Continuing on my poetry read of the World War I poets as edited in Max Egremont’s Some Desperate Glory, I’m going to post what I think was Rupert Brooke’s last poem, “Fragment.”
Apparently Brooke wrote this poem on board the ship taking him to the Dardanelles where the British Mediterranean Expeditionary Force was to secure the strategic location. There seems to be some muddle as to what actually killed Brooke. Egremont says he was already ill with heat stroke when he succumbed but his Wikipedia entry says he died from sepsis. He also is supposed to have contracted dysentery and have been bitten by insect that gave him blood poisoning. I assume he may have had all those things happen within his last few days. I suspect something gave him a fever that shocked his weakened body.
Brooke died on the 23rd of April, 1915 on board the ship he was on, and you can tell by the poem’s first line he wrote while on board. The poem doesn’t have the bluster of Brooke’s famous Jingoistic poems.
I strayed about the deck, an hour, to-night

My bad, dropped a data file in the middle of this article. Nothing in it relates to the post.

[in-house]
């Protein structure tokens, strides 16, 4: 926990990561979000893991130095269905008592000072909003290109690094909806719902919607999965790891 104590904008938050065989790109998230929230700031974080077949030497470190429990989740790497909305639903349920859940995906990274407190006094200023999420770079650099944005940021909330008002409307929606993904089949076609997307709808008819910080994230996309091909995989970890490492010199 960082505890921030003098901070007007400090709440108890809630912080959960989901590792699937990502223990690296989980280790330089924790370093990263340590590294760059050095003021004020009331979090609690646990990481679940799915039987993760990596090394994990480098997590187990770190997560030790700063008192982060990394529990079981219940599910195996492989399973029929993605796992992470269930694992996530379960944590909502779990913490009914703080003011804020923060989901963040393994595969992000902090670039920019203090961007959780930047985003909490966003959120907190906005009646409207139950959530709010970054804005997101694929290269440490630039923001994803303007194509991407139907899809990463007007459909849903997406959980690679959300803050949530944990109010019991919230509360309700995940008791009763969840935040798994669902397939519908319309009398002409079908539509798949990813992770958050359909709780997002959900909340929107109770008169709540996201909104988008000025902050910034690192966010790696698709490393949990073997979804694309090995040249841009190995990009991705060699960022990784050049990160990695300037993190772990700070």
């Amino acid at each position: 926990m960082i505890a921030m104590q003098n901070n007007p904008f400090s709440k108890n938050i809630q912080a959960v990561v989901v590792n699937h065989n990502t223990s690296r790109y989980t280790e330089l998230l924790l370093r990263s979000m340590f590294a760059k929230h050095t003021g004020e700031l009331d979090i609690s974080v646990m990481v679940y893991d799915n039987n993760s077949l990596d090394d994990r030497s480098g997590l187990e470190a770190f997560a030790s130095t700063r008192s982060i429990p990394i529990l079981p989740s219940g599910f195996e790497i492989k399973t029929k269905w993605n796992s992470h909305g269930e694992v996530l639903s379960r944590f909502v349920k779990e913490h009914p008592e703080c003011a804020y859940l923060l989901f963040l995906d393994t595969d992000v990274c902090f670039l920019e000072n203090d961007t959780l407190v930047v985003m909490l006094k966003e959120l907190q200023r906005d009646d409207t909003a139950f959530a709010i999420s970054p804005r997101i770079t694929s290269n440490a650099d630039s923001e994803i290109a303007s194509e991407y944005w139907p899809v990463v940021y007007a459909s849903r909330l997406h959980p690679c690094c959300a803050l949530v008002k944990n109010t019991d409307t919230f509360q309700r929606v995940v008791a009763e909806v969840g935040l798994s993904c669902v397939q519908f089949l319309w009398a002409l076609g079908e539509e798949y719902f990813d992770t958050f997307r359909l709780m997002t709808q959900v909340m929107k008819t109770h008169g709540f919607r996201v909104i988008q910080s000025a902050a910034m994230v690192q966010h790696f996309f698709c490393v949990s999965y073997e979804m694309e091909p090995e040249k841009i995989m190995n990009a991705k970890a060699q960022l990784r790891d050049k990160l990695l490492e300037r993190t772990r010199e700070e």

Under a cloudy moonless sky; and peeped
In at the windows, watched my friends at table,
Or playing cards, or standing in the doorway,
Or coming out into the darkness. Still
No one could see me.
I would have thought of them
--Heedless, within a week of battle--in pity,
Pride in their strength and in the weight and firmness
And link'd beauty of bodies, and pity that
This gay machine of splendour 'ld soon be broken,
Thought little of, pashed, scattered. . . .
I could but see them---against the lamplight--pass
Like coloured shadows, thinner than filmy glass,
Slight bubbles, fainter than the wave's faint light,
That broke to phosphorous out in the night,
Perishing things and strange ghosts--soon to die
To other ghosts--this one, or that, or I.